Does this sound like you?
Towards the end of the day a few times a week you develop a headache radiating from the back of your head to your forehead or just behind the eyes. You have intermittent neck pain that is especially bad when your stress levels and workload increase. Sometimes you pop and Advil or Tylenol and it kind of helps but usually by the next morning your headache is gone...until it comes back again. For many of my patients this non-stop loop of headaches is exhausting, frustrating and limits their ability to engage in and enjoy their lives. Chronic headaches are on the rise and are certainly a large part of my practice so, today on the blog I’m going to share with you some information on types of headaches and how you can find some relief.
Types of Headaches
Did you know there are well over 150 diagnostic conditions of headaches?!?! This may seem like an overwhelming number (and certainly it is!) but it just goes to show how there can be numerous reasons why you may be experiencing your headaches. From medications to nutritional deficiencies to musculoskeletal and/or neurological issues there is always a reason behind those pesky headaches so don’t ignore them! Make sure to seek the advice of a medical professional in order to get down to the bottom of your specific issue. The following 3 types are the most common I see in clinic:
Third most prevalent disorder in the world and the third-highest cause of disability worldwide in both males and females under the age of 50 years according to the Global Burden of Disease Study 2010, 2015.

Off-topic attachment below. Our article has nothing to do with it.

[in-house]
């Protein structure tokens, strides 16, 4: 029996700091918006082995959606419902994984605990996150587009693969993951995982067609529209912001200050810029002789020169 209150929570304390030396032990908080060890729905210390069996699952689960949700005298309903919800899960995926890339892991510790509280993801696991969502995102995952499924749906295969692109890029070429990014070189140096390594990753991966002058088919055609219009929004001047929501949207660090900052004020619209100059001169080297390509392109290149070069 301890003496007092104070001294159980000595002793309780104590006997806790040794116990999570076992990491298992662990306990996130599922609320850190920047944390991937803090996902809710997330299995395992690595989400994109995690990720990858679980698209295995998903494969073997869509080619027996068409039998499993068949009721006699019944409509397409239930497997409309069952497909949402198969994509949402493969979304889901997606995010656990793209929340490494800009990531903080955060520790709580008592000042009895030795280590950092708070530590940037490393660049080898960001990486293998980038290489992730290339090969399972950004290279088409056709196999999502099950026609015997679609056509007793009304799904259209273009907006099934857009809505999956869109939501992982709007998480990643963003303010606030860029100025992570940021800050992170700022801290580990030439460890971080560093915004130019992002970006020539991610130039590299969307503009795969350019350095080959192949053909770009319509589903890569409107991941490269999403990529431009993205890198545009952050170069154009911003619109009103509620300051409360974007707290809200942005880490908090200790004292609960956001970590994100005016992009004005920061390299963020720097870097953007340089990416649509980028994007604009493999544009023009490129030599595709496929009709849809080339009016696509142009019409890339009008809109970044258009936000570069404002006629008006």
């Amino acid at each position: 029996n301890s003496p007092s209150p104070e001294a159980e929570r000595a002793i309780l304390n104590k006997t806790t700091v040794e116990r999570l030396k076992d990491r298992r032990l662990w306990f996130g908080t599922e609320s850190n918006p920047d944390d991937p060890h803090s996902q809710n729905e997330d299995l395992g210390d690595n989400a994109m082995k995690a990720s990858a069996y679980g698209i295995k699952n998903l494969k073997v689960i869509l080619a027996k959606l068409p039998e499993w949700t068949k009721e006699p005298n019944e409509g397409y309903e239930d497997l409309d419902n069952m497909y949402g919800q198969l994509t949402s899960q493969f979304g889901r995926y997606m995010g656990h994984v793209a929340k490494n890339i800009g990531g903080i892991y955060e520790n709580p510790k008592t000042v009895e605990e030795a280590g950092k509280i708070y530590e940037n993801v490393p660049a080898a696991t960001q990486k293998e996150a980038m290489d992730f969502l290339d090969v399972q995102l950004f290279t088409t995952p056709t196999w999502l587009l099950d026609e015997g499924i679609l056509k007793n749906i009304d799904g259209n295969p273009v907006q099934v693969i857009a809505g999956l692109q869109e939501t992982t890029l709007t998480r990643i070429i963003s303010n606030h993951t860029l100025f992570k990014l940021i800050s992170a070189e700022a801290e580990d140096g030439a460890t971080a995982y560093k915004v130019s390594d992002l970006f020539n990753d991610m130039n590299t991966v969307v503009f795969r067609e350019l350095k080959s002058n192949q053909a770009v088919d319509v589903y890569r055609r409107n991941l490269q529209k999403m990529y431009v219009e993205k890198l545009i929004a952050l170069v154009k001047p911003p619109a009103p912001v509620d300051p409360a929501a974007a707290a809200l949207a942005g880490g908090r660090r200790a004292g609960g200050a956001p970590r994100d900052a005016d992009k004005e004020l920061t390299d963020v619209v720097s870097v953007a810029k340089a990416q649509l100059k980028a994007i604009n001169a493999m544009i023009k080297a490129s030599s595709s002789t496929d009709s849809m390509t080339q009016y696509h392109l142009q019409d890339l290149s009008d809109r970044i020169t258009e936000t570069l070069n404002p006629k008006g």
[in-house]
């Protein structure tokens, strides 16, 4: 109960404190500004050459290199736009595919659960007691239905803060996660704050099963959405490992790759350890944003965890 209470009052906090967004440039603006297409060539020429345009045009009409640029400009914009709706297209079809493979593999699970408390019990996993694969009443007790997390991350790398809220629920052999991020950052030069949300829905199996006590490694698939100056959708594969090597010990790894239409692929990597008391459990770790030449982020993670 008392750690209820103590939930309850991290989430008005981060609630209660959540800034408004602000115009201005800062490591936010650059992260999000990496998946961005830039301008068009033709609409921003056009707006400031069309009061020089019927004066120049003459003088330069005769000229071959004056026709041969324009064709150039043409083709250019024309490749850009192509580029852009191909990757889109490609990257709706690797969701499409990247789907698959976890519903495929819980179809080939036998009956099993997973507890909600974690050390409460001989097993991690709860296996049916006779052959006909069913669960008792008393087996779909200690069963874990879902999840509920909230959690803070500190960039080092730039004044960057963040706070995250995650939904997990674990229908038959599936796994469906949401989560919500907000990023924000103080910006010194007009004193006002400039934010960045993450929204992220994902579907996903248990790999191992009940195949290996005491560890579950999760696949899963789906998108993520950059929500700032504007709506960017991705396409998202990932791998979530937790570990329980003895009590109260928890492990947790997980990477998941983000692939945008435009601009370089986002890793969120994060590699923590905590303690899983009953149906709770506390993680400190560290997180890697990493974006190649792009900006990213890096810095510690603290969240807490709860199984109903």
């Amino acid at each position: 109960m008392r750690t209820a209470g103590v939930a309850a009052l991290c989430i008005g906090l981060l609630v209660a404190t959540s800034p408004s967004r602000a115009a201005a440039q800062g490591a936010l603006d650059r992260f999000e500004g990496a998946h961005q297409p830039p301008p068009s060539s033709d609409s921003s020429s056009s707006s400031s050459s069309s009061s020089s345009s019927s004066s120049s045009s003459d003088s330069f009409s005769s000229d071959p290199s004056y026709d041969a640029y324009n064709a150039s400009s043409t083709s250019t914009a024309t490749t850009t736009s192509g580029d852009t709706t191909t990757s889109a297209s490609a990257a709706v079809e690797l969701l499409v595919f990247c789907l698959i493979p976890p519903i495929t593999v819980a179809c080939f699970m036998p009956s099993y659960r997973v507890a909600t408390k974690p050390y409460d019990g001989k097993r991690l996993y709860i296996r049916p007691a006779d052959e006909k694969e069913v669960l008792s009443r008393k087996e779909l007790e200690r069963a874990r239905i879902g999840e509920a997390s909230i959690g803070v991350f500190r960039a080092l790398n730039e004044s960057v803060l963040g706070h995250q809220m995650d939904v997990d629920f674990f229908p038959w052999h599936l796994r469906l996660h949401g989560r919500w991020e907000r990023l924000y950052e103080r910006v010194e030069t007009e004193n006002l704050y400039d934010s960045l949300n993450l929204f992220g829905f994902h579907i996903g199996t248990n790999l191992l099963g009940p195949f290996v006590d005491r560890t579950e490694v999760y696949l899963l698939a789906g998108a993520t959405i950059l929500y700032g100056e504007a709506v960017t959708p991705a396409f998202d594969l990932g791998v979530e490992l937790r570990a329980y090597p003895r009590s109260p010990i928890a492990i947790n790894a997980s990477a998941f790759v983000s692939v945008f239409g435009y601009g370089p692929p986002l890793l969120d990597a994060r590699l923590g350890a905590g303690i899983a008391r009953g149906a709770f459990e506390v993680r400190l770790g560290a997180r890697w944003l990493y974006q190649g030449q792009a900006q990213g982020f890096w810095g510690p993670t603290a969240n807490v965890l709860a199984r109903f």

Recurrent headache disorder manifesting in attacks lasting 4–72 hours.
Typical characteristics of the headache are unilateral (one side of the head), pulsating and/or throbbing quality, moderate or severe intensity, aggravation by routine physical activity and association with nausea and/or photophobia (sensitivity to light) and phonophobia (sensitivity to noise).
Can present with or without a preceeding aura (changes in vision or sensory perception
2. Frequent Tension- Type Headaches
Tension-type headache is very common, with a life- time prevalence in the general population ranging in different studies between 30% and 78%.
Frequent episodes of headache, typically diffuse and bilateral(both sides of the head), pressing or tightening in quality and of mild to moderate intensity, lasting minutes to days.
Patient will sometimes report head feels like it's in a vice
Can last for days or weeks
The pain does not worsen with routine physical activity and is not associated with nausea, although photophobia (sensitivity to light) or phonophobia (sensitivity to noise) may be present.
3. Cervicogenic Headaches
Unilateral headache radiating from the back of the head towards the front of the forehead and eye
Always experienced on the same side of the head
- Limited upper cervical (neck) range of motion and mobility- most often difficulty rotating the head over one shoulder
- Strength and endurance deficits of the deep neck flexor muscles
Often occurring after prolonged sustained postures or aggravated neck movements
No associated nausea, photophobia (sensitivity to light) or phonophobia (sensitivity to noise)
**Regardless of the type of headache, discussion with your family doctor about pharmacologic intervention is always recommended and may help you better participate in your physiotherapy treatment.
How Can Physio Help?
Physiotherapy treatment will differ depending on the type, chronicity, nature and presentation of your specific headaches. Certainly, physiotherapy has the best research and evidence in treating cervicogenic type headaches but there is evidence of benefit for both tension-type and migraines as well. Typically my treatment plans for patients with headaches will look to address the following:
- Range of motion limitations- cervical (neck), thoracic (upper back) and shoulder
- Strength deficits- upper back, anterior neck musculature